Despite Marinus’s best efforts there is no disguising the disappointment at the performance of oral ganaxolone in the group’s postpartum depression study Magnolia. While the company attempted a quick pivot back to the project’s IV form, and touted additional future ganaxolone uses, its stock crashed 60% this morning.
Marinus’s investment case had centred on ganaxolone becoming an oral competitor to Sage Therapeutics’ now approved IV postpartum depression drug Zulresso. IV ganaxolone cuts little ice with investors, and failure of the oral form has handed an easy win to Sage, which in SAGE-217 has a promising oral project of its own.
SAGE-217 had already dealt Marinus a blow when it yielded a surprisingly strong result in its phase III Robin trial in postpartum depression (JP Morgan 2019 – development shortcuts pay off for Sage, January 8, 2019). This ratcheted up the pressure, and meant that only a knockout result with oral ganaxolone would do.
As it is investors today pretty much wrote off the chances of oral ganaxolone, and Marinus quietly shifted its ambitions to develop a non-hospital postpartum depression drug to the back burner.
At issue is the two-part, placebo-controlled Magnolia study, which first treated 58 subjects with rising IV doses, and then recruited 33 who were given IV ganaxolone by six-hour infusion followed by 900mg of the oral form once daily. The trial’s key secondary efficacy endpoint was change in HAM-D17 scores at 28 days.
Today Marinus revealed that, though the comparison versus placebo yielded impressive differences at six and 24 hours, by day 28 any benefit had been wiped out. This came on top of December’s data from part one of Magnolia, which were largely viewed as inconclusive.
Accordingly, Marinus played up the potential of treating hospitalised patients, saying these amounted to 10-20% of the severe postpartum depression population. And it set its sights on competing against not SAGE-217 but Zulresso, stating that IV ganaxolone could have the benefit of a faster six-hour onset and a different safety profile.
It attempted to blame the efficacy failure on subjects' non-compliance, arguing that in the per protocol population in part two of Magnolia there was a 2.6-point improvement in 28-day HAM-D17 versus placebo, within the US FDA’s definition of a 2.5-point benefit being clinically meaningful.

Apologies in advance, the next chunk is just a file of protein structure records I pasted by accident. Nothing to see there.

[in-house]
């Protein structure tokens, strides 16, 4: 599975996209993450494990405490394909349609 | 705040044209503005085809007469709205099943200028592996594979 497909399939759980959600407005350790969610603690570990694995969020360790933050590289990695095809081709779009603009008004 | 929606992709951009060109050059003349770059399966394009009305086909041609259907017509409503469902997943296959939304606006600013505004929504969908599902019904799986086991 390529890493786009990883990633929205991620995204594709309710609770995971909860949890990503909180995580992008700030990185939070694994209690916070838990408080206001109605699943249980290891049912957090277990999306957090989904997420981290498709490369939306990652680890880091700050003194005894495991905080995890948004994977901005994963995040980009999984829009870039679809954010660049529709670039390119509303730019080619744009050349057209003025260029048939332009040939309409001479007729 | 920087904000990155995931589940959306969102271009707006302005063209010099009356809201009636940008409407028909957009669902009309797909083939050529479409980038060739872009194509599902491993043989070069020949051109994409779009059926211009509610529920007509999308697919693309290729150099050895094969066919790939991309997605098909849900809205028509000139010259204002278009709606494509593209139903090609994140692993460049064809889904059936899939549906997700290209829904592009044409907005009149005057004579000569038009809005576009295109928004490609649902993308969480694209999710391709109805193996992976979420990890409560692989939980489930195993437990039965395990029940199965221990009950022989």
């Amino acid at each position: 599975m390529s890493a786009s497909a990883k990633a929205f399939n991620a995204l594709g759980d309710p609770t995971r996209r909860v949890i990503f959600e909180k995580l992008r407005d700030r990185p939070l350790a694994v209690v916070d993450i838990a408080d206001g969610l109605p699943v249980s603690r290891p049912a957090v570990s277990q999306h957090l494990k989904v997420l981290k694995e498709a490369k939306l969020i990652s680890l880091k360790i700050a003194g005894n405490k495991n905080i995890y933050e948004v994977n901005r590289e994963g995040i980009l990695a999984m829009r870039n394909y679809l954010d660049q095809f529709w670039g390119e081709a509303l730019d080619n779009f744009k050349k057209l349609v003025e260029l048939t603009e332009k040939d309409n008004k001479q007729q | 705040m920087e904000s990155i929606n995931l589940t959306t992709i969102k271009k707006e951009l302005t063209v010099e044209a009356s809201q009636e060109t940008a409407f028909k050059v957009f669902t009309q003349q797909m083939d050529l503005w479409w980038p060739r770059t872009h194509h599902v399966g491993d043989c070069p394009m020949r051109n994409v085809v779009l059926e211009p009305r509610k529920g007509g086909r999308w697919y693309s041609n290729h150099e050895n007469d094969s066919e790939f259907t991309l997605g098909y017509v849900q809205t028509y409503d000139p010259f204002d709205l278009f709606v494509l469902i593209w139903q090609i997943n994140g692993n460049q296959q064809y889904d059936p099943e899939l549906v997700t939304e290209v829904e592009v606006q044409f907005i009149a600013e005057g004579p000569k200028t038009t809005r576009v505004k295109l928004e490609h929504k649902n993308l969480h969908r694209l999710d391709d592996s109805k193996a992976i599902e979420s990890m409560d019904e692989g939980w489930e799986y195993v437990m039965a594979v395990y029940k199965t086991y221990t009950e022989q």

However, Marinus admitted that oral data did not meet its expectations, and told an analyst call: “The path forward for ganaxolone in depressive disorders will likely be as a 48-hour infusion.”
One problem might be that the oral dose was too low, it suggested, claiming that higher doses might hold promise as an adjuvant for IV ganaxolone. Still, no further work on oral ganaxolone will now be done without a partner, which might also be interested in additional uses like treatment-resistant depression.
True, despite the strength of Sage’s data SAGE-217 is no dead-cert in postpartum depression. The risk of syncope or loss of consciousness weighs heavy on Sage’s chances, and Marinus was quick to highlight that neither IV nor oral ganaxolone threw up any of these adverse events in Magnolia.
But Marinus has cash in the bank to last for just over 12 months, it has no chief executive at present, and it can only offer the promise of a fuller update by the year end. This, combined with the Magnolia data, does not make for a great bargaining position.
|Marinus's trials of ganaxolone in postpartum depression|
|Magnolia part 1||IV (60-140µg/kg/hr)||NCT03228394||Described as promising, but insufficient power to show statistically significant benefit|
|Magnolia part 2||20mg/hr IV + 900mg daily oral||NCT03228394||Safe & well tolerated; no difference in HDM-D17 score vs placebo in ITT population|
|Amaryllis||675-1,125mg/day oral||NCT03460756||Open-label trial, said to supprt devlopment of 1,125mg/day oral dose|
|Source: company presentation & clinicaltrials.gov.|